The new Speaker's first duty should be to restore the republican (small 'r') character of the House
In politics, power is golden. Indeed, power, not riches, is the coin of the political realm. In Connecticut, the Ritters, a power family, are the closest we have come to political royalty.
Courant journalist Chris Keating lays out the political lineage of the Ritter clan in a piece titled “Hartford’s Ritter Family extends influence.”
“The Ritters,” Keating notes in the lead to his story, “a Hartford family whose public service spans more than five decades, have arrived at a level of political prominence and influence unseen in recent Connecticut political history.
“The family has sent four members — a grandfather, two sons, and a grandson — to the state Capitol as Democratic representatives in the state legislature. Ritter family members now control powerful positions in the General Assembly, state Supreme Court and among special-interest lobbyists.”
Matt Ritter, the incoming Democrat House Speaker, will be herding progressive cats until the General Assembly session, which began Wednesday, adjourns six months later in June. Ritter replaces state employee union factotum Joe Arsimowicz who, along with two leading Republicans, State Sen. Len Fasano and State Rep. Themis Klarides, left the General Assembly at last session’s end.
Ritter and his counterpart in the state Senate, President Pro Tem Martin Looney, may, if he wishes, rule the roost without Republican support in the House or Senate. This was former Gov. Dannel Malloy’s preference, but Malloy’s heavy hand took a toll on his popularity. And when he threw in the gubernatorial towel at the end of his second term and accepted a position as Chancellor of the University of Maine system, Malloy’s popularity was a burning wreck.
Democrat numbers in the General Assembly – a majority of 98-63 in the House and 24-12 in the Senate following the 2020 elections — now allow the party to run roughshod over Republican sensibilities. Democrats, it had not been noticed by media savants in Connecticut, triumphed over Republicans by means of a magician’s trick; they ran against the President Donald Trump, who was not on the ballot in 2018 and who in 2020 was responsible for none of the shutdown regulations imposed by the Democrat governor and the Democrat legislature.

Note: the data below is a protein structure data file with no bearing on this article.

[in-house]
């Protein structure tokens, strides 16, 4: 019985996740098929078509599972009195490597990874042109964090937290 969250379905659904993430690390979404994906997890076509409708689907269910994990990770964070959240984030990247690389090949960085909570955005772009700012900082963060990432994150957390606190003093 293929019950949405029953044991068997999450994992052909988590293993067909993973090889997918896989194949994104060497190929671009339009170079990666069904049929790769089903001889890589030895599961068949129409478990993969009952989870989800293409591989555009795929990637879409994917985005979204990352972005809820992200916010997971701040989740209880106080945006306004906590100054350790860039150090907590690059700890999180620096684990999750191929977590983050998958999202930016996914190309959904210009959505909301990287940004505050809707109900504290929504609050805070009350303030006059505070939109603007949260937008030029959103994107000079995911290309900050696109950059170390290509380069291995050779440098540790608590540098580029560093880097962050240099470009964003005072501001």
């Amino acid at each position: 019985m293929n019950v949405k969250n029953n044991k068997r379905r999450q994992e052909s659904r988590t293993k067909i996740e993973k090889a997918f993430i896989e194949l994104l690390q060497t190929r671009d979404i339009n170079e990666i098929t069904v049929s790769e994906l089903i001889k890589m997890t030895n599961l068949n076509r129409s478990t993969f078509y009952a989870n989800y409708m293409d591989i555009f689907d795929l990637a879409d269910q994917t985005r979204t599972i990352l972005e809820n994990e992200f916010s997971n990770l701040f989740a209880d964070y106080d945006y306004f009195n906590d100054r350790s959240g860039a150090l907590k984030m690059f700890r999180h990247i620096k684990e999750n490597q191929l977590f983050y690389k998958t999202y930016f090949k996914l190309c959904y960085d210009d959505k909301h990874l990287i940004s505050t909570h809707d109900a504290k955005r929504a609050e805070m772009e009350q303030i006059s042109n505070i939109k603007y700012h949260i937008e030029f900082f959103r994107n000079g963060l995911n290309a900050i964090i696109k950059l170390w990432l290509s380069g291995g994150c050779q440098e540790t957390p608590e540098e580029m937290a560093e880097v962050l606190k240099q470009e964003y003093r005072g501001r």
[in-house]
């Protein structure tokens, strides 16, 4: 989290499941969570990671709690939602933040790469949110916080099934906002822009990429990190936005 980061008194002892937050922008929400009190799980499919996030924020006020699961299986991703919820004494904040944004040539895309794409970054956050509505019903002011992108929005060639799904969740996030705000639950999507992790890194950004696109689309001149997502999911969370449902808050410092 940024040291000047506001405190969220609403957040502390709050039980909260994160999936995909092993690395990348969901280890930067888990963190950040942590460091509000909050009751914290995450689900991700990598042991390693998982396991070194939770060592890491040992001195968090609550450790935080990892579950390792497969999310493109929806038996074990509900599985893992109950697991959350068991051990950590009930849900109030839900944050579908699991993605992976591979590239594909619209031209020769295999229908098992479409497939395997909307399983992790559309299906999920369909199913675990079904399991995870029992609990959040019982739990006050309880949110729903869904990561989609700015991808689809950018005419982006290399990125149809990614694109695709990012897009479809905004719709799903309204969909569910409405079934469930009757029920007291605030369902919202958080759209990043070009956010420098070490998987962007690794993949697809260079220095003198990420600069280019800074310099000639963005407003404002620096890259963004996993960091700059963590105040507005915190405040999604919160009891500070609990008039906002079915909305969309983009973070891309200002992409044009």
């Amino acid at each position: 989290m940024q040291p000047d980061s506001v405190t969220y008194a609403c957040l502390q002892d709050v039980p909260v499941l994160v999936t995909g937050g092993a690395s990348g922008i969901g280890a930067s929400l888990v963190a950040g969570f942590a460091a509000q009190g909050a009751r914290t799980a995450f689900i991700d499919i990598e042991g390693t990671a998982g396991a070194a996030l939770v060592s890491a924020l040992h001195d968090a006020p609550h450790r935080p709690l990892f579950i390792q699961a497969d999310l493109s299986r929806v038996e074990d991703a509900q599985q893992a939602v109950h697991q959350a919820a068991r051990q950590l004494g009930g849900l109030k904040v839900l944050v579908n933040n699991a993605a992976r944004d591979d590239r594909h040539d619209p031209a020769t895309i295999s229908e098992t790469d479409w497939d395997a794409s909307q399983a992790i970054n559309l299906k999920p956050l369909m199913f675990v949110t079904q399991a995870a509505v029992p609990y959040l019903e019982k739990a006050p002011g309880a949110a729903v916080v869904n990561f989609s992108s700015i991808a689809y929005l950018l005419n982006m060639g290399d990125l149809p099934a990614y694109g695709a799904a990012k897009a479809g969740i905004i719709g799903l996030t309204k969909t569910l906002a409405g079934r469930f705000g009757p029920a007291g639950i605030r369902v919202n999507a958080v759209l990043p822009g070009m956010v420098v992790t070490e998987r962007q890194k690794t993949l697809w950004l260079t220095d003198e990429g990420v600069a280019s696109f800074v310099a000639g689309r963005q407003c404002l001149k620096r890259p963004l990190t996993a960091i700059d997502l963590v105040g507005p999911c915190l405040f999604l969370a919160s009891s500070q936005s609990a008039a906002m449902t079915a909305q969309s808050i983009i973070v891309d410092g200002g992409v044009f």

However, the sticking point in Connecticut are the progressive cats and, difficult as it may be to accept, some journalists in Connecticut’s left of center media afflicted with an institutional memory who may not be willing to accept without modest resistance the continuing deterioration of the state’s economy in the post-Coronavirus era.
Ritter himself, a man of the House, may not be willing to sell his family’s long service on behalf of Connecticut for a mess of progressive-union pottage – which means he may be more willing than Arsimowicz or Looney, a thoroughgoing progressive, to make common cause with Republicans on matters that promote the prosperity of his state and the honor of the General Assembly.
In days gone by, when Ritter’s grandfather, George Ritter, was serving on the Hartford City Council, thereafter “spending 12 years at the legislature starting in 1969,” as the Courant puts it, such solicitude for the honor and prosperity of the state was brashly called patriotic. And the state patriotism that burned in the heart of the grandfather may, as sometimes happens, still light the darkness enshrouding the grandson.
Why should raw politics, the pursuit of power for power’s sake, always be the victor in political battles? Honor in politics — a genuine love and solicitude for the state of Connecticut as such — is more than half the battle that must daily be fought. It is the whole battle, always and everywhere; for politics without honor, a foresight that sees beyond battles of the moment, is tyranny writ large or small.
The honor of the House demands that the House should convene as usual and, as usual, do the public’s business. The legislature, House and Senate together, a co-equal branch of government along with the chief executive and the judiciary, represents the voice of the people, and that voice should be heard loudly above the clamor of partisan divisions. The General Assembly must not operate longer as a coronavirus victim, metaphorically afraid of its own shadow. The welfare of Connecticut depends upon the courage and patriotism of members of the state legislature, and this body cannot function properly as an agency that rents its constitutional prerogatives to governors or committee chairmen or union representatives.
Likewise, the judiciary is not, nor was meant to be, the servant of the governor; it is the servant of the law, and cannot perform its proper function hiding behind coronavirus flower pots.
To be a representative body, the House over which Ritter will preside must first be, and Ritter’s first and most difficult duty will be to restore the republican (small “r”) character of the House. Lincoln said rightly “a house divided against itself cannot stand.” But an Outhouse — simply an instrument of power politics — pretending to be a House should not be permitted to stand at all.
Donald Pesci lives in Vernon and is the writer of the Red Notes from a Blue State blog.
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